Author：Verbena C. W，Elaine Yang
Power struggles, family sagas… Stories with these themes are being told in China and all over the world. The hit TV show, Game of Thrones, made everyone catch epic fantasy fever. China has produced its own historical or epic fantasy shows, some of which are as popular as European and American shows.
In 2016-2017, two shows, Novoland: The Castle in the Sky and Xuan-Yuan Sword: Han Cloud, were the first experimenters of the genre. The former told of a world where the human tribe and the feather tribe battle after a brief truce. The latter show described the warriors of three ancient kingdoms, their fight over an ancient magical sword, as well as their fight against evil.
At the end of 2017, another epic fantasy show began airing on many online platforms: Tribes and Empires: Storm of Prophecy, which was adapted from web writer Jin Hezai’s novel of the same name. The story takes place in a fantasy world known as “Jiu Zhou”, where, at the end of the Duan Dynasty, the Muyun royal family and the Muru family had a falling out due to a 300-year-old prophecy. The prophecy foretold of a disastrous future should the Sixth Prince Muyun Sheng become king, and that Muru Hanjiang, the son of a general, would instead be the leader. Meanwhile, the half-human-half-spirit Muyun Sheng was also predicted to be everyone’s enemy. How would Muyun Sheng, who does not believe in fate, who would rather sacrifice himself than give up on true love, overcome the challenges and endless battles in Jiu Zhou? The suspense kept a lot of audience watching.
There has also been a lot of controversy over Tribes and Empires: Storm of Prophecy. The show required a huge investment, took over two years to shoot, had a production team of over one thousand people and more than 50 thousand actors. Distance traveled for on-location shoots amounted to 20 thousand km, show props took up more than 60 thousand sqm, needed more than 12 thousand weapons and more than 500 horseback riding accessories. Over 36 thousand hours were spent to create makeup, props, and scenic design. Most online viewers commented that the show was well-made, had a beautiful look, was grand in scale, and could be known as China’s own Game of Thrones.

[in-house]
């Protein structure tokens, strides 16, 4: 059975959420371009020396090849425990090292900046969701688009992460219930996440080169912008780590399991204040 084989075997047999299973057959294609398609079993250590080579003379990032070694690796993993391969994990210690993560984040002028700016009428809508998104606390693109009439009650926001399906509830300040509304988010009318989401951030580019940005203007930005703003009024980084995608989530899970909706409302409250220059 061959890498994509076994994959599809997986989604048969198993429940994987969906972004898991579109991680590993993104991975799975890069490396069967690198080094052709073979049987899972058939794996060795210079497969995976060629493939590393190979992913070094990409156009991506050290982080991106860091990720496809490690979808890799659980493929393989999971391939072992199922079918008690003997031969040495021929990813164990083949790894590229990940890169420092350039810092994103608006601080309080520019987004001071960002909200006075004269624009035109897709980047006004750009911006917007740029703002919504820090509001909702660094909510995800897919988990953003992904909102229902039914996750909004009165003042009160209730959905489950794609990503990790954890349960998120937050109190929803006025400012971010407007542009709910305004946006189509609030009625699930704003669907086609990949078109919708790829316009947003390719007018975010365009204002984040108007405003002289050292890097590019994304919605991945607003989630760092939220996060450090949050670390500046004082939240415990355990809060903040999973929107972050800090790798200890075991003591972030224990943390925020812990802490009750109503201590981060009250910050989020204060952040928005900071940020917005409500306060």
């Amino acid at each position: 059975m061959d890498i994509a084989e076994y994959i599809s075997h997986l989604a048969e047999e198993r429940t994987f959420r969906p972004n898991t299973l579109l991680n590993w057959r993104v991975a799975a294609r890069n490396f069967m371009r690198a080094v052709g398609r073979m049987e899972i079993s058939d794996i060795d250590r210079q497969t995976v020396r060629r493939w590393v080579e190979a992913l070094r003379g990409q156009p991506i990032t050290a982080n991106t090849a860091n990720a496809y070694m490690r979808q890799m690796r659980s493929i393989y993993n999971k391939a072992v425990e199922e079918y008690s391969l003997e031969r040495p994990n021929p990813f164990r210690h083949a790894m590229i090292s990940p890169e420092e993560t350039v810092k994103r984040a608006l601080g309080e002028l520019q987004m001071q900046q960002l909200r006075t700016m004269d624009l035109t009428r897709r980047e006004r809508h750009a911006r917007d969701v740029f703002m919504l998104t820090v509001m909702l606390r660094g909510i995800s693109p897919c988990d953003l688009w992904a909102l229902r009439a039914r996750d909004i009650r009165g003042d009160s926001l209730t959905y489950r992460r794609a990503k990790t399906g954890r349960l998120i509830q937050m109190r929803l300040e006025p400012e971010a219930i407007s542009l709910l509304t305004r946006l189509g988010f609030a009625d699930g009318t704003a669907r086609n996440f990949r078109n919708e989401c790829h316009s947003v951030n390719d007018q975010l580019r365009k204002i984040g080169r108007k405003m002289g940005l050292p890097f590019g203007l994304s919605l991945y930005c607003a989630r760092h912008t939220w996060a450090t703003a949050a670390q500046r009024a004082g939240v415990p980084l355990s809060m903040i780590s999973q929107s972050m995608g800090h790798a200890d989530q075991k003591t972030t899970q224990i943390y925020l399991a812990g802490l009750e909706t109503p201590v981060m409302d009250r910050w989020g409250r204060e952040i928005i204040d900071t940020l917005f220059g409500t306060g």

But there’s also viewers who believe the show is too long-winded. The slow pace makes it good for casual viewing but exhausting to watch seriously. The fans also made fun of a line in the show, when the queen said, “I’m just an aging woman no one wants anymore,” a statement that’s very unconvincing. Inspite of the controversy, the show is still popular, racking up more than 10 billion online views so far.
In 2018, another epic fantasy, Legend of Fu Yao, is about to start airing. Adapted from the novel Queen Fu Yao by author Tianxia Guiyuan, the show features the land of Wuzhou divided into three kingdoms: Wuji, Taiyuan, and Xuanji. The heavens cultivated a magical lotus flower via Fu Yao, the daughter of the king of Xuanji. Fu Yao honed her skills in the House of Xuanyuan Sword in the Taiyuan Kingdom, and embarked on a dangerous mission to collect secret orders across the land. Fu Yao eventually fell in love with the prince of Wuji, and the two joined together to fight enemies, battle conspiracies, and protect the land of Wuzhou.
While epic fantasies are still in the beginning stage of development in China, they have already built a good reputation. Compared to European and American shows of the same theme, Chinese myths, fantasies, and supernatural shows have richer content and depth, with unique elements from Taoist culture. It is certain that this new genre of TV, movie, and online shows will have robust growth in the future and bring us more visual entertainment than ever.